There are quite some easy implementations out there to generate a secure random string in PHP, most of them by encoding a binary string using Base64 or bin2hex. However, this limits the characters used in your password (Base64 = A-Z, a-z, 0-9 and + and /; bin2hex = 0-9 and a-f).

 

Here I’ll share my solution to generate a secure password (requires PHP 7) based on a predefined character string. This leaves you the option to add complex characters (*/-+%{}&@# etc) or leave out similarly readable ones (O and 0, I and l,…).

$chars = 'abcdefghijklmnopqrstuvwxyzABCDEFGHIJKLMNOPQRSTUVWXYZ0123456789*/-+[]{}&#';
$pass = '';
for ($x=0; $x<24; $x++) {
  $pass .= $chars[hexdec(bin2hex(random_bytes(1)))%strlen($chars)];
}

You can modify the length of your password by changing the 24 into anything desired, and adding or removing characters from the $chars string.

MOSUNX USB-C to 3 Port USB 3.0 + Hub Ethernet Adapter – Cable not connected (Ubuntu 16.04)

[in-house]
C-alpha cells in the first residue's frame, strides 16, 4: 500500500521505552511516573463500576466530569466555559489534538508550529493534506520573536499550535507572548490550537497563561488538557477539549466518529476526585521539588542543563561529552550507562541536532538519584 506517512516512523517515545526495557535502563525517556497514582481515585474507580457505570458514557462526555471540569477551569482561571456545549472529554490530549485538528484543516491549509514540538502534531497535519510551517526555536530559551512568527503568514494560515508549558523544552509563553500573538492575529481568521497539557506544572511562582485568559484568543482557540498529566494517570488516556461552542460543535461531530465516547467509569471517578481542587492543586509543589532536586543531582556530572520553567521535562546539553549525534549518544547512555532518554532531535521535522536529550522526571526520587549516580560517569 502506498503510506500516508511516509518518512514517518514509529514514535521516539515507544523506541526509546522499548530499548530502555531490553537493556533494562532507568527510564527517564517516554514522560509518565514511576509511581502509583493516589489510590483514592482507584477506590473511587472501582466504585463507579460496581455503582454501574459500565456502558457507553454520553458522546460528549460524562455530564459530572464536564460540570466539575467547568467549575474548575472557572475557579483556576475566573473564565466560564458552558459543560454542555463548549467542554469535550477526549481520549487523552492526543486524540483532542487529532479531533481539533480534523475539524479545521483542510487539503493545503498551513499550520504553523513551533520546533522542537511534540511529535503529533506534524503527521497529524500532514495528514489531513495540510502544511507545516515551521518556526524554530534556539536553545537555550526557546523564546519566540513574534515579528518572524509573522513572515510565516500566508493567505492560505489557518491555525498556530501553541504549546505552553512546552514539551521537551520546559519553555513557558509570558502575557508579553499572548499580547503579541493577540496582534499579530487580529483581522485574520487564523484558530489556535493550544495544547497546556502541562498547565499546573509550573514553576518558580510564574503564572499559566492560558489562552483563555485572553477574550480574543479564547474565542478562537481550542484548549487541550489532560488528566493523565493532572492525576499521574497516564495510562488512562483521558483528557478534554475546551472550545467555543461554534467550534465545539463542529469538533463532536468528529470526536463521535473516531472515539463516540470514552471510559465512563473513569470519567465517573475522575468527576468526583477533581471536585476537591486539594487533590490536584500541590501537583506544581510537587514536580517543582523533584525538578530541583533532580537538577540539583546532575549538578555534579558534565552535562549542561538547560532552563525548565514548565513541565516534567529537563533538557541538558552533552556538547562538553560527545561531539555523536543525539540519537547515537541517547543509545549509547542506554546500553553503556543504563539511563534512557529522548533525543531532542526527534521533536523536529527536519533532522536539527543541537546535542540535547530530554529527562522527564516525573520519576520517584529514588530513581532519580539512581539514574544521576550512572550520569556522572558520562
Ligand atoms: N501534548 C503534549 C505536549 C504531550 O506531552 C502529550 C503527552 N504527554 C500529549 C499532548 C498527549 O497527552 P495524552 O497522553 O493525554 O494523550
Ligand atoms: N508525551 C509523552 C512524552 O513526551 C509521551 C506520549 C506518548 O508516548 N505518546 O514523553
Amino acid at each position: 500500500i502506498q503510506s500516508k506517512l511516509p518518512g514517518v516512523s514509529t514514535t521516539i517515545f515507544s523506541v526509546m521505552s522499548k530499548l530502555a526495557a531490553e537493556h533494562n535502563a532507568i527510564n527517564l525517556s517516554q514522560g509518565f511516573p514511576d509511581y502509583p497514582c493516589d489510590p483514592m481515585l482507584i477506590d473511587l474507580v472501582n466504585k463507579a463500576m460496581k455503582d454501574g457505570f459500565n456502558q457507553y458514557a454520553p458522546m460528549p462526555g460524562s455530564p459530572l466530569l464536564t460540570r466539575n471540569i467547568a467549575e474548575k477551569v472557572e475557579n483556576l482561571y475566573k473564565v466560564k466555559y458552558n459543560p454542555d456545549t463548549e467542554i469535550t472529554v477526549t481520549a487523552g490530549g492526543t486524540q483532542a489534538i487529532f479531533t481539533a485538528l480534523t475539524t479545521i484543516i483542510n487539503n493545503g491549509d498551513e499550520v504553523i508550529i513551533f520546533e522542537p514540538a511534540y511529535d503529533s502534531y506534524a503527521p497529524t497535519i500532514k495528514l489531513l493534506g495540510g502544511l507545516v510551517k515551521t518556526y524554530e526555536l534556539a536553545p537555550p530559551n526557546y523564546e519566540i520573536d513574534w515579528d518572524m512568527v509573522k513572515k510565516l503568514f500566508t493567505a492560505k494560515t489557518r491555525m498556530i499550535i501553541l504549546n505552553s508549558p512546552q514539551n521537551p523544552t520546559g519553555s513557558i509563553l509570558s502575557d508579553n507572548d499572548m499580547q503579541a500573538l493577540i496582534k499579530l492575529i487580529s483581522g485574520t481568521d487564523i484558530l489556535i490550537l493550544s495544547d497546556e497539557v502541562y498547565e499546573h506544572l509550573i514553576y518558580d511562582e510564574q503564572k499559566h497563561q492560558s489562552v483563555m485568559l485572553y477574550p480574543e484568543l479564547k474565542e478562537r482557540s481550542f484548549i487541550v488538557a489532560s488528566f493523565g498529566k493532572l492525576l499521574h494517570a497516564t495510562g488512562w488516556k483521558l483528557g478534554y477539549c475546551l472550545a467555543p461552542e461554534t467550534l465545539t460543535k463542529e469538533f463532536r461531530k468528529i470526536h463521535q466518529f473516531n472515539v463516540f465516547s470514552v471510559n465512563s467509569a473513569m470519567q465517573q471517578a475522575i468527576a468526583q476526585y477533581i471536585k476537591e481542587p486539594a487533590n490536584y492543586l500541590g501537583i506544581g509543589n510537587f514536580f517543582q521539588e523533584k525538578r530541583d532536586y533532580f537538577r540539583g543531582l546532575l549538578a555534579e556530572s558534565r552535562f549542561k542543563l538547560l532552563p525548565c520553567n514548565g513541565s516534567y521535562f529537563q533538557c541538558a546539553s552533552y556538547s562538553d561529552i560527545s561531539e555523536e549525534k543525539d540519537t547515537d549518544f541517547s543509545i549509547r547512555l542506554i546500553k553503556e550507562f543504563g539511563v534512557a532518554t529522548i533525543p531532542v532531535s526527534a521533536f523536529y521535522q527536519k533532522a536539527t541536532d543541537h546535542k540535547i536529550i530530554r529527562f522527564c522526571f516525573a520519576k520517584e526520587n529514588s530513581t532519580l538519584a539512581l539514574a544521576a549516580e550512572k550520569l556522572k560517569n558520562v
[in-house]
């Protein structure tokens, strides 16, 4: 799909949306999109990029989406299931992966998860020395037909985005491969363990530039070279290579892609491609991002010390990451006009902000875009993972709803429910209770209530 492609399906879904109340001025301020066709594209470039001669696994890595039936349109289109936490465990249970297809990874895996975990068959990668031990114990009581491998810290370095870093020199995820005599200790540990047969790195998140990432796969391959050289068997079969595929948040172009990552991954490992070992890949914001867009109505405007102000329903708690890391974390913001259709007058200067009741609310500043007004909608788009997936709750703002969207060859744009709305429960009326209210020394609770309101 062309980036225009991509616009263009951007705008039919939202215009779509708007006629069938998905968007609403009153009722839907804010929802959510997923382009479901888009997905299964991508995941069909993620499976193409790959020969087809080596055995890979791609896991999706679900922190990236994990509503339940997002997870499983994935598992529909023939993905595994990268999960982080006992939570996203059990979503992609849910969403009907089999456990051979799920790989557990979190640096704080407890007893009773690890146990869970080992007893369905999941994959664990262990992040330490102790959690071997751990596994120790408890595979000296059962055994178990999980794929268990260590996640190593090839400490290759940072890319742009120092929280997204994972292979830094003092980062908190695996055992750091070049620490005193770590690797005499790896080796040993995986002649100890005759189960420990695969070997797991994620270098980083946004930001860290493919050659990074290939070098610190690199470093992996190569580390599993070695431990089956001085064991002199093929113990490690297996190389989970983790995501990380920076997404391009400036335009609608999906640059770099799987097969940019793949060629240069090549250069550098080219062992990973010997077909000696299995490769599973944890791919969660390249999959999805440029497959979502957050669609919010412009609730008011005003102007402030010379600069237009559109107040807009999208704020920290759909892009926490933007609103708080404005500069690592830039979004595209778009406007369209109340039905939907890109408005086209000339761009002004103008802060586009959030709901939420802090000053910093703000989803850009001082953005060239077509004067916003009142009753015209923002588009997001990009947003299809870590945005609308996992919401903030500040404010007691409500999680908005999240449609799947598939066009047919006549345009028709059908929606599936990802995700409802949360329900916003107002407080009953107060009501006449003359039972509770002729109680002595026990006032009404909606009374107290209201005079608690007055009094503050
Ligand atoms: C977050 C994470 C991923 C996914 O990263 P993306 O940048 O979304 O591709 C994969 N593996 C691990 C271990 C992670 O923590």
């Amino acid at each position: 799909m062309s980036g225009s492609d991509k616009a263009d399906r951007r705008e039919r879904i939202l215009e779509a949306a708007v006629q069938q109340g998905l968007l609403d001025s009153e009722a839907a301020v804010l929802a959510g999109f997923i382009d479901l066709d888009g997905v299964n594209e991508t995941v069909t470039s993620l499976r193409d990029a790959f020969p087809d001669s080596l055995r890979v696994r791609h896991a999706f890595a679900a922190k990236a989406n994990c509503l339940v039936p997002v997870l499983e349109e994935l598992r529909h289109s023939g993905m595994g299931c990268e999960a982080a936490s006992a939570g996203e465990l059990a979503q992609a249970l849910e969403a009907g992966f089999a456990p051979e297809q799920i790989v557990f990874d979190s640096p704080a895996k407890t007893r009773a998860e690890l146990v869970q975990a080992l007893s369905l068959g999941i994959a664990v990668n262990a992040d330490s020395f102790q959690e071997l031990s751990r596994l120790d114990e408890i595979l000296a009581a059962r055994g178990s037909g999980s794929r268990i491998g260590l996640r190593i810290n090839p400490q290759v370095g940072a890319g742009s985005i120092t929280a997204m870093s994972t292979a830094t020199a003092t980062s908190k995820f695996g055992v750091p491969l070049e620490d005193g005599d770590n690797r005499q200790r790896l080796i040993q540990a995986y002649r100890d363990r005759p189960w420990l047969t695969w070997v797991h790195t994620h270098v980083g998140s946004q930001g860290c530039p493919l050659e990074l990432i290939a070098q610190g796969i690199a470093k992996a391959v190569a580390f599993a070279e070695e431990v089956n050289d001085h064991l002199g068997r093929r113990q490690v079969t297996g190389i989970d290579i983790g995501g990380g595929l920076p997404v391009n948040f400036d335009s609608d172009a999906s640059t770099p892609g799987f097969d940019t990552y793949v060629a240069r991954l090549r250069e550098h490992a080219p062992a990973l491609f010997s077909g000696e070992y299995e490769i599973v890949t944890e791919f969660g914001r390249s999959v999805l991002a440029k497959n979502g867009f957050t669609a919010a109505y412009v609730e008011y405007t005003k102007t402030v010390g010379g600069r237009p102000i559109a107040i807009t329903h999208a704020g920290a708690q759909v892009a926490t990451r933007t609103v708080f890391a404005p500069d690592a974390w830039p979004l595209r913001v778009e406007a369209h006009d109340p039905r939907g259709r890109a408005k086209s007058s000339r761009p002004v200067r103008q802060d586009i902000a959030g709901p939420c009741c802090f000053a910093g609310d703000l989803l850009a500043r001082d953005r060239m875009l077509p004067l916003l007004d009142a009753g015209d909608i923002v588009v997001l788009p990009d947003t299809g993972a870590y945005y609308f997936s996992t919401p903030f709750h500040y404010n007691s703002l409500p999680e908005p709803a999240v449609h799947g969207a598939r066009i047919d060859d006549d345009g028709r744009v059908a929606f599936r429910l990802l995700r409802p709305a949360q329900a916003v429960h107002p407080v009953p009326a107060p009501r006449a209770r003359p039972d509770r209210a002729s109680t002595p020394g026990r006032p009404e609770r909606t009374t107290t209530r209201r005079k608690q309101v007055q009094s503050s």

Lately I bought a “MOSUNX Futural Digital USB C to 3 Port USB 3.0 Hub 10/100/1000 Gigabit Ethernet Adapter” over AliExpress. It’s available under different names and similar descriptions (Malloom, BGEKTOTH, iMice,…).

About the device itself: it seems to get pretty hot and experience disconnections on the network part (because of that?), so I don’t necessarily recommend it.

However the main issue was that it initially wasn’t working as should on my Dell XPS 13 with Ubuntu 16.04. The device was properly recognised, but it kept showing ‘Cable disconnected’ (which was obviously incorrect). The USB hub worked fine at the same time.

It took me a little time to figure it out correctly, so I wanted to share the solution with you.

First of all, the adapter does show up nicely (among others):

> lsusb
Bus 004 Device 002: ID 05e3:0612 Genesys Logic, Inc.